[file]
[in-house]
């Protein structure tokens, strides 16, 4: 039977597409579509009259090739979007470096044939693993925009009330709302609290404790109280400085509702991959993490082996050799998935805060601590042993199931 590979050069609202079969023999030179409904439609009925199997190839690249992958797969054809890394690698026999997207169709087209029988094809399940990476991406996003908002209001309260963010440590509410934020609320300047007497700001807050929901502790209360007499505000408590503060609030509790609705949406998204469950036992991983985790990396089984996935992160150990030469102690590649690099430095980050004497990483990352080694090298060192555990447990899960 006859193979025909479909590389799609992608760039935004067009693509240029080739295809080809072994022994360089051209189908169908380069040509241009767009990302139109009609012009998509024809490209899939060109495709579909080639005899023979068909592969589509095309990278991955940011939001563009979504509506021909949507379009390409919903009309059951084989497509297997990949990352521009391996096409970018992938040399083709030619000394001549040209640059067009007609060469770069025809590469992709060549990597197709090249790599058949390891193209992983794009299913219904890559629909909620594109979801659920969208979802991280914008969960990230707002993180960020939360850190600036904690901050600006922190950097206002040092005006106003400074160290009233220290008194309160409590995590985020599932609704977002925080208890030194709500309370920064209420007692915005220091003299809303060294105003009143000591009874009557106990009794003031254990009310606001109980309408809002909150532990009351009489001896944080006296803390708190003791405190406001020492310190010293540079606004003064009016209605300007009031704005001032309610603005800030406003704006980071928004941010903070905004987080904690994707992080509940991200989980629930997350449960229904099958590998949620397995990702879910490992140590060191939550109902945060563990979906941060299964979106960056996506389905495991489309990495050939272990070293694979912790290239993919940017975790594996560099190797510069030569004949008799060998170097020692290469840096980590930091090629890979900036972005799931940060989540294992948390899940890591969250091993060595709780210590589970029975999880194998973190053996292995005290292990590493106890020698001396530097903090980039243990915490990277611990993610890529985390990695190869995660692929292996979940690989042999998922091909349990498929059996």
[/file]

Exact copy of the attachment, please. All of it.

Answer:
[in-house]
């Protein structure tokens, strides 16, 4: 039977597409579509009259090739979007470096044939693993925009009330709302609290404790109280400085509702991959993490082996050799998935805060601590042993199931 590979050069609202079969023999030179409904439609009925199997190839690249992958797969054809890394690698026999997207169709087209029988094809399940990476991406996003908002209001309260963010440590509410934020609320300047007497700001807050929901502790209360007499505000408590503060609030509790609705949406998204469950036992991983985790990396089984996935992160150990030469102690590649690099430095980050004497990483990352080694090298060192555990447990899960 006859193979025909479909590389799609992608760039935004067009693509240029080739295809080809072994022994360089051209189908169908380069040509241009767009990302139109009609012009998509024809490209899939060109495709579909080639005899023979068909592969589509095309990278991955940011939001563009979504509506021909949507379009390409919903009309059951084989497509297997990949990352521009391996096409970018992938040399083709030619000394001549040209640059067009007609060469770069025809590469992709060549990597197709090249790599058949390891193209992983794009299913219904890559629909909620594109979801659920969208979802991280914008969960990230707002993180960020939360850190600036904690901050600006922190950097206002040092005006106003400074160290009233220290008194309160409590995590985020599932609704977002925080208890030194709500309370920064209420007692915005220091003299809303060294105003009143000591009874009557106990009794003031254990009310606001109980309408809002909150532990009351009489001896944080006296803390708190003791405190406001020492310190010293540079606004003064009016209605300007009031704005001032309610603005800030406003704006980071928004941010903070905004987080904690994707992080509940991200989980629930997350449960229904099958590998949620397995990702879910490992140590060191939550109902945060563990979906941060299964979106960056996506389905495991489309990495050939272990070293694979912790290239993919940017975790594996560099190797510069030569004949008799060998170097020692290469840096980590930091090629890979900036972005799931940060989540294992948390899940890591969250091993060595709780210590589970029975999880194998973190053996292995005290292990590493106890020698001396530097903090980039243990915490990277611990993610890529985390990695190869995660692929292996979940690989042999998922091909349990498929059996």